Navy adopted the name in 1942.

Specs/Performance
In terms of performance, PBY
Catalina  - nicknamed 'Cat' by the U.S.
Navy aviators - seemed at times closer
to 'Tortoise.' The aircraft was relatively
slow - with top speeds of about 125 mph
at cruising altitude  - and difficult to
maneuver, in terms of what was necessary for a 1940s combat pilot. They were
expected to dive quickly and drop payload
accurately and at extremely low altitude.
Depth charges that hit U-408 were dropped
at about 125 feet above the water.
During the dive executed by my grandfather in attacking U-408, PBY's speed topped
out at 180 mph - just under the aircraft's
maximum speed. Combined with its large
size  - its hull was 64 feet long with a
wingspan of 104 feet and weighed 21,000
lb OEW - PBY-5A made a fairly easy target
for the anti-aircraft gunfire which Germany
had enhanced following its multiple U-boat
losses in the North Atlantic. To counter

German submarine's mounted 37mm cannons, PBY-5As employed swivel-mounted
.30 caliber machine guns that would have
been appropriate in a 'Red Baron' WWI film.
On patrol missions, PBY-5As often flew
under 1,000 ft. altitude in order to spot
U-boats with the human eye (although
maximum altitude was about 15,000 ft.).
Weather provided an important element of
surprise; often PBY crews relied on cloud
cover and/or darkness to surprise U-boats.
U-boat captains often stayed on surface as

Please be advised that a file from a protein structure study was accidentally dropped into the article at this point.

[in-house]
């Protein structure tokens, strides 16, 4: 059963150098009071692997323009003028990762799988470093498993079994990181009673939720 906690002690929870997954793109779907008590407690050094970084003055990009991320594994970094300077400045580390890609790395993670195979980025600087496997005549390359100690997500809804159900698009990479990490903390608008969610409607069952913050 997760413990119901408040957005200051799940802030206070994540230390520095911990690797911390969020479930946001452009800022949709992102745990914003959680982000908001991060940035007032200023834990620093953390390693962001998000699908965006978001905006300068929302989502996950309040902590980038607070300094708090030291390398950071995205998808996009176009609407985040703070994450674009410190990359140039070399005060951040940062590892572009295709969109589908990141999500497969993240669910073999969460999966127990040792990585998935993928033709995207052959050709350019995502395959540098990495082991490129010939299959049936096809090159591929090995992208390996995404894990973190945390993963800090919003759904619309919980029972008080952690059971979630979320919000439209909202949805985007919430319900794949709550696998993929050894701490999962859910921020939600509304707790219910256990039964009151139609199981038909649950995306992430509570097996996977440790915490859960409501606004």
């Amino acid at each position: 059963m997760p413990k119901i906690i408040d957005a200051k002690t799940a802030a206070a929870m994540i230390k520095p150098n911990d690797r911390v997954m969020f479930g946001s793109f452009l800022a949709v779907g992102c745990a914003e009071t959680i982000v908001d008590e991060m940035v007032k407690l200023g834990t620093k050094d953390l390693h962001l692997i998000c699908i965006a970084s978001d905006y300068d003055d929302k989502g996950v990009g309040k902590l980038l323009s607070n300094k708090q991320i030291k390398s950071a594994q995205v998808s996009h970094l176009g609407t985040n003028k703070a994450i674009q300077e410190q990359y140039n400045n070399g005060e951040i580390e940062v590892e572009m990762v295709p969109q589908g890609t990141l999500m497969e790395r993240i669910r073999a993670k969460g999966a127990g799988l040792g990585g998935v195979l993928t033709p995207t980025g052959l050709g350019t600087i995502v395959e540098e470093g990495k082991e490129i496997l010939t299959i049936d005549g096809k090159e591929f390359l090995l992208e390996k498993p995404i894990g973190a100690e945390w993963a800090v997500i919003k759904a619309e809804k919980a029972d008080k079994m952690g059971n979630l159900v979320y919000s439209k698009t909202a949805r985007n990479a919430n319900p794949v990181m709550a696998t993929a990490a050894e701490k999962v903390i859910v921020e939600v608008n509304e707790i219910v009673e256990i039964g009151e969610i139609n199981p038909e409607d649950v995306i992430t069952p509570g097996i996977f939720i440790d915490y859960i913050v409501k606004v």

long as possible, choosing to engage Navy
aircraft in fighting until it could 'crash dive'
to a depth to avoid the lethality of PBY's
depth charges (the U.S. Navy ultimately
outfitted PBYs with Fidos, a primitive
'guided' bomb that honed in on the bubbling propeller of a submerging U-boat).

variants
PBY-5A flown by my grandfather was the
program's fifth derivative, which became
the most common version with some 800+
manufactured between 1941 and 1945 out
of 3,200+ PBYs built (U.S. and Allied versions, excluding Russia's). A PBY's exterior
has a distinct, less familiar look to modern
audiences, but many innovations were contained inside the aircraft:
*	 Parasol	Wings:	Think a bi-plane wing
with the lower wing removed. These were
necessitated by the lower engine power
and speeds of the day. Each wing had
long, lean struts mounted directly to the
fuselage via pylons, which kept engines
and propellers above water level during
aquatic landings.
*	 Integral	Fuel	Tanks:	Fairly new in the
late 1930s, these reduced the OEW as
Jetrader  *  Summer 2016 41



Jetrader - Summer 2016

Table of Contents for the Digital Edition of Jetrader - Summer 2016